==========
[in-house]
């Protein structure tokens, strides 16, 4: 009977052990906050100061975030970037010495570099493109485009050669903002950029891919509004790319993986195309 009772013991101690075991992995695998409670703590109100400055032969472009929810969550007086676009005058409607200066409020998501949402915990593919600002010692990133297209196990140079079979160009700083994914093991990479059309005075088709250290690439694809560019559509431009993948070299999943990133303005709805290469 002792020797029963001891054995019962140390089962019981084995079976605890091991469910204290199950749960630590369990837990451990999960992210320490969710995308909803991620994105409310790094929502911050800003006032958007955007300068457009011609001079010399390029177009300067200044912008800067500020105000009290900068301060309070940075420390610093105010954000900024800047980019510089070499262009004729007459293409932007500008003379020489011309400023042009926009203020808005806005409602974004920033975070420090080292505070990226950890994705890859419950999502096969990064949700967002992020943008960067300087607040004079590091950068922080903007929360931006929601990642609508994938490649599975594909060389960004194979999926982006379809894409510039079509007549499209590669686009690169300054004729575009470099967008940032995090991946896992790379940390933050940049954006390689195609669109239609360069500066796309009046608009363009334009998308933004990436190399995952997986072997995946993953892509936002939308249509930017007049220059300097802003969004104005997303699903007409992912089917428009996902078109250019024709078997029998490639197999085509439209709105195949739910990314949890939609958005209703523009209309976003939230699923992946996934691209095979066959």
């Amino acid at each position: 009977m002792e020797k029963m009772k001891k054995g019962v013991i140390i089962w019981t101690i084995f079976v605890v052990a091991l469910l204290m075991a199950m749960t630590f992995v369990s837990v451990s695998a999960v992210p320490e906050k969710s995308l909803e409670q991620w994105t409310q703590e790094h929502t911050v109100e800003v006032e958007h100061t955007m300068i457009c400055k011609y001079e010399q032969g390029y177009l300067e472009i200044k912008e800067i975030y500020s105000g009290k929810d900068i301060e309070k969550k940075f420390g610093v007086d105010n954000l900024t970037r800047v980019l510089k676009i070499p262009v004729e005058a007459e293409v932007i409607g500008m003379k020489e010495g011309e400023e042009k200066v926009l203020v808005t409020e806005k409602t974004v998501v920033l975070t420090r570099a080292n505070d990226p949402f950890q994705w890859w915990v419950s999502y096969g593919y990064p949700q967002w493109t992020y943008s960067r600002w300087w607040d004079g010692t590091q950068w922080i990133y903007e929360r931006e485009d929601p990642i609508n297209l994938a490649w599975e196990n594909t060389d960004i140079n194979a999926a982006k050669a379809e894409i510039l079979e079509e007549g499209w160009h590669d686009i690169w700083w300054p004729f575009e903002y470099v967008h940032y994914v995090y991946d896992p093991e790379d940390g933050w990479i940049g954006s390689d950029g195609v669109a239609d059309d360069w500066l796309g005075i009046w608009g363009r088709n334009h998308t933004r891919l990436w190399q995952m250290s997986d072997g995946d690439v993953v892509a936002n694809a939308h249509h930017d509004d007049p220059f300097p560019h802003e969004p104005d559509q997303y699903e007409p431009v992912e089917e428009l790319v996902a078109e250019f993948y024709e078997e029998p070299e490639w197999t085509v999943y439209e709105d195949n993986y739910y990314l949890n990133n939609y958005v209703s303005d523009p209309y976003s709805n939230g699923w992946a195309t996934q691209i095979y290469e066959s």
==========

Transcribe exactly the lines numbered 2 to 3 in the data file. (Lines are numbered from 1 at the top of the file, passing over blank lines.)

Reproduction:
């Protein structure tokens, strides 16, 4: 009977052990906050100061975030970037010495570099493109485009050669903002950029891919509004790319993986195309 009772013991101690075991992995695998409670703590109100400055032969472009929810969550007086676009005058409607200066409020998501949402915990593919600002010692990133297209196990140079079979160009700083994914093991990479059309005075088709250290690439694809560019559509431009993948070299999943990133303005709805290469 002792020797029963001891054995019962140390089962019981084995079976605890091991469910204290199950749960630590369990837990451990999960992210320490969710995308909803991620994105409310790094929502911050800003006032958007955007300068457009011609001079010399390029177009300067200044912008800067500020105000009290900068301060309070940075420390610093105010954000900024800047980019510089070499262009004729007459293409932007500008003379020489011309400023042009926009203020808005806005409602974004920033975070420090080292505070990226950890994705890859419950999502096969990064949700967002992020943008960067300087607040004079590091950068922080903007929360931006929601990642609508994938490649599975594909060389960004194979999926982006379809894409510039079509007549499209590669686009690169300054004729575009470099967008940032995090991946896992790379940390933050940049954006390689195609669109239609360069500066796309009046608009363009334009998308933004990436190399995952997986072997995946993953892509936002939308249509930017007049220059300097802003969004104005997303699903007409992912089917428009996902078109250019024709078997029998490639197999085509439209709105195949739910990314949890939609958005209703523009209309976003939230699923992946996934691209095979066959």
């Amino acid at each position: 009977m002792e020797k029963m009772k001891k054995g019962v013991i140390i089962w019981t101690i084995f079976v605890v052990a091991l469910l204290m075991a199950m749960t630590f992995v369990s837990v451990s695998a999960v992210p320490e906050k969710s995308l909803e409670q991620w994105t409310q703590e790094h929502t911050v109100e800003v006032e958007h100061t955007m300068i457009c400055k011609y001079e010399q032969g390029y177009l300067e472009i200044k912008e800067i975030y500020s105000g009290k929810d900068i301060e309070k969550k940075f420390g610093v007086d105010n954000l900024t970037r800047v980019l510089k676009i070499p262009v004729e005058a007459e293409v932007i409607g500008m003379k020489e010495g011309e400023e042009k200066v926009l203020v808005t409020e806005k409602t974004v998501v920033l975070t420090r570099a080292n505070d990226p949402f950890q994705w890859w915990v419950s999502y096969g593919y990064p949700q967002w493109t992020y943008s960067r600002w300087w607040d004079g010692t590091q950068w922080i990133y903007e929360r931006e485009d929601p990642i609508n297209l994938a490649w599975e196990n594909t060389d960004i140079n194979a999926a982006k050669a379809e894409i510039l079979e079509e007549g499209w160009h590669d686009i690169w700083w300054p004729f575009e903002y470099v967008h940032y994914v995090y991946d896992p093991e790379d940390g933050w990479i940049g954006s390689d950029g195609v669109a239609d059309d360069w500066l796309g005075i009046w608009g363009r088709n334009h998308t933004r891919l990436w190399q995952m250290s997986d072997g995946d690439v993953v892509a936002n694809a939308h249509h930017d509004d007049p220059f300097p560019h802003e969004p104005d559509q997303y699903e007409p431009v992912e089917e428009l790319v996902a078109e250019f993948y024709e078997e029998p070299e490639w197999t085509v999943y439209e709105d195949n993986y739910y990314l949890n990133n939609y958005v209703s303005d523009p209309y976003s709805n939230g699923w992946a195309t996934q691209i095979y290469e066959s």